A new Deloitte study revealed that smartphone users in the country are using fingerprints as passwords.
British smartphone users have adopted biometric mobile security methods to a significant degree. Deloitte released a study indicating that 20 percent of smartphone users in Great Britain authenticate using fingerprints. This suggests that the general public is becoming increasingly comfortable with the concept.
The mobile security study was conducted with the participation of 4,000 consumers across Great Britain.
The biometric mobile security study was called “There’s no place like phone.” That report determined that among the respondents, 63 percent were using PINs and passwords for mobile phone authentication. Another 21 percent were using mobile device fingerprint sensors for that purpose.
The report stated, “We expect ownership of fingerprint readers to continue increasing rapidly.” It also added that “Many millions of people are likely to acquire a handset with a fingerprint reader over the coming year (either as a new or second-hand phone) and some people who currently have a fingerprint reader may start using it, as more apps offer this functionality.”
The report provided a number of reasons that biometric mobile security may be stronger than other forms.
It pointed out that using fingerprint authentication technology is quick, simple and inconspicuous. Moreover, its successful completion isn’t dependent on certain ambient conditions as is the case with many other forms of biometrics. Bright sunlight, for example, doesn’t reduce the effectiveness of this method. Similarly, a noisy room won’t change the accuracy of the scan. That said, according to the report, 2 percent of participants did use facial recognition or voice recognition to authenticate.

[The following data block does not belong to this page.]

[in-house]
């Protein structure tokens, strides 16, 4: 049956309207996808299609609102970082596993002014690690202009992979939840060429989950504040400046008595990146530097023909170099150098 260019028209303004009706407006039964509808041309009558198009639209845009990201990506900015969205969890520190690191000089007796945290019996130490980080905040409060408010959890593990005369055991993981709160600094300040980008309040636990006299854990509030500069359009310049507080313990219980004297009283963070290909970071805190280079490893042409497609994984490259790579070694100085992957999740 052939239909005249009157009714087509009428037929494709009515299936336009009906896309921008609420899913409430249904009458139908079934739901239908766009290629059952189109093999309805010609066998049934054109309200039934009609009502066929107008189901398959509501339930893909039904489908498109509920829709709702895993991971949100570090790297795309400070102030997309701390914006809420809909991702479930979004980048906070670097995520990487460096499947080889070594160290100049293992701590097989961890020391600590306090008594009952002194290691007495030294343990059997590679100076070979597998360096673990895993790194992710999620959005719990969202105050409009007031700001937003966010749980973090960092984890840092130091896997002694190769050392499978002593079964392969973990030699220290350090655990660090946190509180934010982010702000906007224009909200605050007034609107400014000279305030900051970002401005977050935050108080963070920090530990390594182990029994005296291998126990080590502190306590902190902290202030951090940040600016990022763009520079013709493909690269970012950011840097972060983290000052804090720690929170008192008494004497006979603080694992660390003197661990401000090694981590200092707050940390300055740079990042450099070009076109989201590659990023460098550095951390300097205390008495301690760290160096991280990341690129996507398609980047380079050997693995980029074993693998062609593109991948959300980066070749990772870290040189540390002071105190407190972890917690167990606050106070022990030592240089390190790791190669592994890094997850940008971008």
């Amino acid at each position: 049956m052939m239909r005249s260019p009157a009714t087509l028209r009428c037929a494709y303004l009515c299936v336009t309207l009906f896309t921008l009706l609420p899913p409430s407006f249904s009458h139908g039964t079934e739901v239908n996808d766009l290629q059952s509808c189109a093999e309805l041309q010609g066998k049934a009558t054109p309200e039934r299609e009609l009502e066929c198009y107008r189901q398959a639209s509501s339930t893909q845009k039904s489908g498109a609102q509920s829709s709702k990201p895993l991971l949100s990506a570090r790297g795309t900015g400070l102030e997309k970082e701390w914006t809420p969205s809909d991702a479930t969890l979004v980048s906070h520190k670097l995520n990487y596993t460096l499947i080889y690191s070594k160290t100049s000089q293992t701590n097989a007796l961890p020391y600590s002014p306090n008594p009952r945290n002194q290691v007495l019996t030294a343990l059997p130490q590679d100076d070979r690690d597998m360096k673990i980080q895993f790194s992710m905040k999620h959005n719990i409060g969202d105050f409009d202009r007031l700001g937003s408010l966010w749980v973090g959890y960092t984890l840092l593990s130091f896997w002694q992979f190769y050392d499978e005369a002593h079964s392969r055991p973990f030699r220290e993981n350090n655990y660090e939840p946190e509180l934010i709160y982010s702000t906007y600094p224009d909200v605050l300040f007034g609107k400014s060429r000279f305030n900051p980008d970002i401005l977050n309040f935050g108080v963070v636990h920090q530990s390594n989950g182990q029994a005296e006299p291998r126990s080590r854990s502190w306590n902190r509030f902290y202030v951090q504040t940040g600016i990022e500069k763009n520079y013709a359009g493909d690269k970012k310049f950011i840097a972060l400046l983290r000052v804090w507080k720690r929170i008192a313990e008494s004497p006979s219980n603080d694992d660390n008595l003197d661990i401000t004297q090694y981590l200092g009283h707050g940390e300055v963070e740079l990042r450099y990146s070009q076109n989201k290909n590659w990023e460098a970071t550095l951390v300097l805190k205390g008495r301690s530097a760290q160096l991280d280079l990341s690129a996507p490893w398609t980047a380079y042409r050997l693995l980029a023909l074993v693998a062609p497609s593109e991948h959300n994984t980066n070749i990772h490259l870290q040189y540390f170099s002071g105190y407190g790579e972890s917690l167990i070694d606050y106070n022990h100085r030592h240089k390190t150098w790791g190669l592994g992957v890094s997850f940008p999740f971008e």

The outcome of this study is not unlike those from a prior Visa Europe study. That research indicated that people in Great Britain feel that they can trust government agencies and banks to keep their biometric data safe. As a result, they feel that they aren’t risking unauthorized access of their biometric mobile security data.
When those consumers were asked if they would trust this type of mobile security technology to confirm their identity, 85 percent said they would trust it with their banks. Another 81 percent would trust this method with certain payment methods. Seventy percent trust global online brands with this method. Finally, 64 percent said they would use this with their smartphone companies.
John Torney is originally from New Jersey and a full time writer. He recently finished up a long term commitment where he worked in a tutoring program for underprivileged students that show an interest in a writing career. John has shown a special interest in technology and the mobile craze - which comes out in his articles. He has written scholarly papers, articles and reviews on topics ranging from insurance to technology news. Father of two young children, he keeps himself plenty busy!